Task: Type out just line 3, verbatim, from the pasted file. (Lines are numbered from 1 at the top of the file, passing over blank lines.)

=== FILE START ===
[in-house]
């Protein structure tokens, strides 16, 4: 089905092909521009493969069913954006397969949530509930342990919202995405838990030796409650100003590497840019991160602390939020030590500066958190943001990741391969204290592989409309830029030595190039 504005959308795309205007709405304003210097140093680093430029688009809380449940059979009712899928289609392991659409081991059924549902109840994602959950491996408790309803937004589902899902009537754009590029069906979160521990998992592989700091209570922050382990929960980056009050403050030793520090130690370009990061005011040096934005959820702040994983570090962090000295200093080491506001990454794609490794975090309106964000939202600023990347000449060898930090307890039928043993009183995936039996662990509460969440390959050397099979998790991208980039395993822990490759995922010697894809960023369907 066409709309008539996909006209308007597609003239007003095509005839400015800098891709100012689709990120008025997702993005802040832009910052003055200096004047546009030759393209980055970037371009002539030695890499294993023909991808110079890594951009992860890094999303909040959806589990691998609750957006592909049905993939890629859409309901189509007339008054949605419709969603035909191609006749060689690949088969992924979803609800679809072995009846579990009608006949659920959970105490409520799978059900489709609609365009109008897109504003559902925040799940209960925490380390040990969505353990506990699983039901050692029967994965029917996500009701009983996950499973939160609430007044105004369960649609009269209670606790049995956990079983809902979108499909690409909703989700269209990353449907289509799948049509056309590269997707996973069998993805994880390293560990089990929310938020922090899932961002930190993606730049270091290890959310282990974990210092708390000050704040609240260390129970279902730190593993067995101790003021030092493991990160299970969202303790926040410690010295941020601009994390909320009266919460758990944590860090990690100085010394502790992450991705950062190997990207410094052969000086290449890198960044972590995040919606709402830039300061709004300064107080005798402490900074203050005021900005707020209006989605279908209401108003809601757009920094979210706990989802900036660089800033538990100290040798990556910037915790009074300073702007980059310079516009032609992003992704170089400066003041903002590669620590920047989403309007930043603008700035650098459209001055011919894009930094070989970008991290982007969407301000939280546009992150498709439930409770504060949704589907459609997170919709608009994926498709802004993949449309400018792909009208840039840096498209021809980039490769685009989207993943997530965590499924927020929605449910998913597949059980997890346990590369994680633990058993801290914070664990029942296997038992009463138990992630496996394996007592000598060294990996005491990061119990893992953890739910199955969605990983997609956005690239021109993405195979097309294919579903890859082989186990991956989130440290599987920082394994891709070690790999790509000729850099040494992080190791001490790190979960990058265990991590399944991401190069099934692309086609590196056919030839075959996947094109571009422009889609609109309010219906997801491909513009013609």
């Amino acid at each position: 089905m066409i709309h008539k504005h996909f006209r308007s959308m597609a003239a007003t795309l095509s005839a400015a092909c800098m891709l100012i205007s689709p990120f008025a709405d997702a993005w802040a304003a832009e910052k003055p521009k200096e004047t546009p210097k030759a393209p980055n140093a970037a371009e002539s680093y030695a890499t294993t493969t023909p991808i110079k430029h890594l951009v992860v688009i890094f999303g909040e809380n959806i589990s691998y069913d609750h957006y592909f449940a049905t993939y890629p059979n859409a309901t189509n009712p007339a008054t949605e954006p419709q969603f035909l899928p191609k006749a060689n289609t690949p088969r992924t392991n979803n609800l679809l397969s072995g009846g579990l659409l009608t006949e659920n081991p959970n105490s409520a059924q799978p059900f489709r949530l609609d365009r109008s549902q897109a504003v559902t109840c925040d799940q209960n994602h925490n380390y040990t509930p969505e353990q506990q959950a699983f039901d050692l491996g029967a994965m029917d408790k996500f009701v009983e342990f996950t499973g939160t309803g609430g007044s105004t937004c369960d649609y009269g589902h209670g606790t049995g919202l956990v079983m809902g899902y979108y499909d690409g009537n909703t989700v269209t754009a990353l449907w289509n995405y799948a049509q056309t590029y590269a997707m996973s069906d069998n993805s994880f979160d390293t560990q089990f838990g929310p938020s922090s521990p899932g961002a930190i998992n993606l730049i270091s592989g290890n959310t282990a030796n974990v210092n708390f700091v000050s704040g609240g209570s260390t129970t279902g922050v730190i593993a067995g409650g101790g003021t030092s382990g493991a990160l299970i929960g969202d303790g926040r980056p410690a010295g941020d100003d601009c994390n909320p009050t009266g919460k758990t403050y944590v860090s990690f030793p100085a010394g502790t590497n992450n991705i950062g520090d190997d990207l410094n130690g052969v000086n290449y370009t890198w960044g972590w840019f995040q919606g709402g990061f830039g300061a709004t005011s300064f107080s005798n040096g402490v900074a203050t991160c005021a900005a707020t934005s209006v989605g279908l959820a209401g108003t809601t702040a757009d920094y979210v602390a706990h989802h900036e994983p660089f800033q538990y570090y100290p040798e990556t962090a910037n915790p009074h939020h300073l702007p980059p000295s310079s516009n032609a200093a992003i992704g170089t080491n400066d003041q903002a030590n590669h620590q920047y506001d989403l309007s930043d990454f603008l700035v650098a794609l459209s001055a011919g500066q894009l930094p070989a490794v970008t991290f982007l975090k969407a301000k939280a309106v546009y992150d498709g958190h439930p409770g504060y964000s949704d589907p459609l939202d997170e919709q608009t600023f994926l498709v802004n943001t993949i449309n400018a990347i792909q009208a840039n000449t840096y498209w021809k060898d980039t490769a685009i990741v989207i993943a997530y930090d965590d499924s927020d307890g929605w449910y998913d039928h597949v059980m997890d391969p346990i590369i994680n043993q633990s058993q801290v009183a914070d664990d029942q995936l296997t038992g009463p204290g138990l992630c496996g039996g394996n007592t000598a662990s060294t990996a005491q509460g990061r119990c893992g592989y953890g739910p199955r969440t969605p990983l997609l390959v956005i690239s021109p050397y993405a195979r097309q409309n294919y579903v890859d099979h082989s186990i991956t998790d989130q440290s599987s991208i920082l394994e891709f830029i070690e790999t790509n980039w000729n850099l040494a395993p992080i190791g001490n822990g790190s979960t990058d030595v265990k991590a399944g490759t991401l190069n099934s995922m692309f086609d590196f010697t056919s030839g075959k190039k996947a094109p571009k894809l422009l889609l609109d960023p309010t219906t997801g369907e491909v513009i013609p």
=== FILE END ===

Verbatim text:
């Amino acid at each position: 089905m066409i709309h008539k504005h996909f006209r308007s959308m597609a003239a007003t795309l095509s005839a400015a092909c800098m891709l100012i205007s689709p990120f008025a709405d997702a993005w802040a304003a832009e910052k003055p521009k200096e004047t546009p210097k030759a393209p980055n140093a970037a371009e002539s680093y030695a890499t294993t493969t023909p991808i110079k430029h890594l951009v992860v688009i890094f999303g909040e809380n959806i589990s691998y069913d609750h957006y592909f449940a049905t993939y890629p059979n859409a309901t189509n009712p007339a008054t949605e954006p419709q969603f035909l899928p191609k006749a060689n289609t690949p088969r992924t392991n979803n609800l679809l397969s072995g009846g579990l659409l009608t006949e659920n081991p959970n105490s409520a059924q799978p059900f489709r949530l609609d365009r109008s549902q897109a504003v559902t109840c925040d799940q209960n994602h925490n380390y040990t509930p969505e353990q506990q959950a699983f039901d050692l491996g029967a994965m029917d408790k996500f009701v009983e342990f996950t499973g939160t309803g609430g007044s105004t937004c369960d649609y009269g589902h209670g606790t049995g919202l956990v079983m809902g899902y979108y499909d690409g009537n909703t989700v269209t754009a990353l449907w289509n995405y799948a049509q056309t590029y590269a997707m996973s069906d069998n993805s994880f979160d390293t560990q089990f838990g929310p938020s922090s521990p899932g961002a930190i998992n993606l730049i270091s592989g290890n959310t282990a030796n974990v210092n708390f700091v000050s704040g609240g209570s260390t129970t279902g922050v730190i593993a067995g409650g101790g003021t030092s382990g493991a990160l299970i929960g969202d303790g926040r980056p410690a010295g941020d100003d601009c994390n909320p009050t009266g919460k758990t403050y944590v860090s990690f030793p100085a010394g502790t590497n992450n991705i950062g520090d190997d990207l410094n130690g052969v000086n290449y370009t890198w960044g972590w840019f995040q919606g709402g990061f830039g300061a709004t005011s300064f107080s005798n040096g402490v900074a203050t991160c005021a900005a707020t934005s209006v989605g279908l959820a209401g108003t809601t702040a757009d920094y979210v602390a706990h989802h900036e994983p660089f800033q538990y570090y100290p040798e990556t962090a910037n915790p009074h939020h300073l702007p980059p000295s310079s516009n032609a200093a992003i992704g170089t080491n400066d003041q903002a030590n590669h620590q920047y506001d989403l309007s930043d990454f603008l700035v650098a794609l459209s001055a011919g500066q894009l930094p070989a490794v970008t991290f982007l975090k969407a301000k939280a309106v546009y992150d498709g958190h439930p409770g504060y964000s949704d589907p459609l939202d997170e919709q608009t600023f994926l498709v802004n943001t993949i449309n400018a990347i792909q009208a840039n000449t840096y498209w021809k060898d980039t490769a685009i990741v989207i993943a997530y930090d965590d499924s927020d307890g929605w449910y998913d039928h597949v059980m997890d391969p346990i590369i994680n043993q633990s058993q801290v009183a914070d664990d029942q995936l296997t038992g009463p204290g138990l992630c496996g039996g394996n007592t000598a662990s060294t990996a005491q509460g990061r119990c893992g592989y953890g739910p199955r969440t969605p990983l997609l390959v956005i690239s021109p050397y993405a195979r097309q409309n294919y579903v890859d099979h082989s186990i991956t998790d989130q440290s599987s991208i920082l394994e891709f830029i070690e790999t790509n980039w000729n850099l040494a395993p992080i190791g001490n822990g790190s979960t990058d030595v265990k991590a399944g490759t991401l190069n099934s995922m692309f086609d590196f010697t056919s030839g075959k190039k996947a094109p571009k894809l422009l889609l609109d960023p309010t219906t997801g369907e491909v513009i013609p």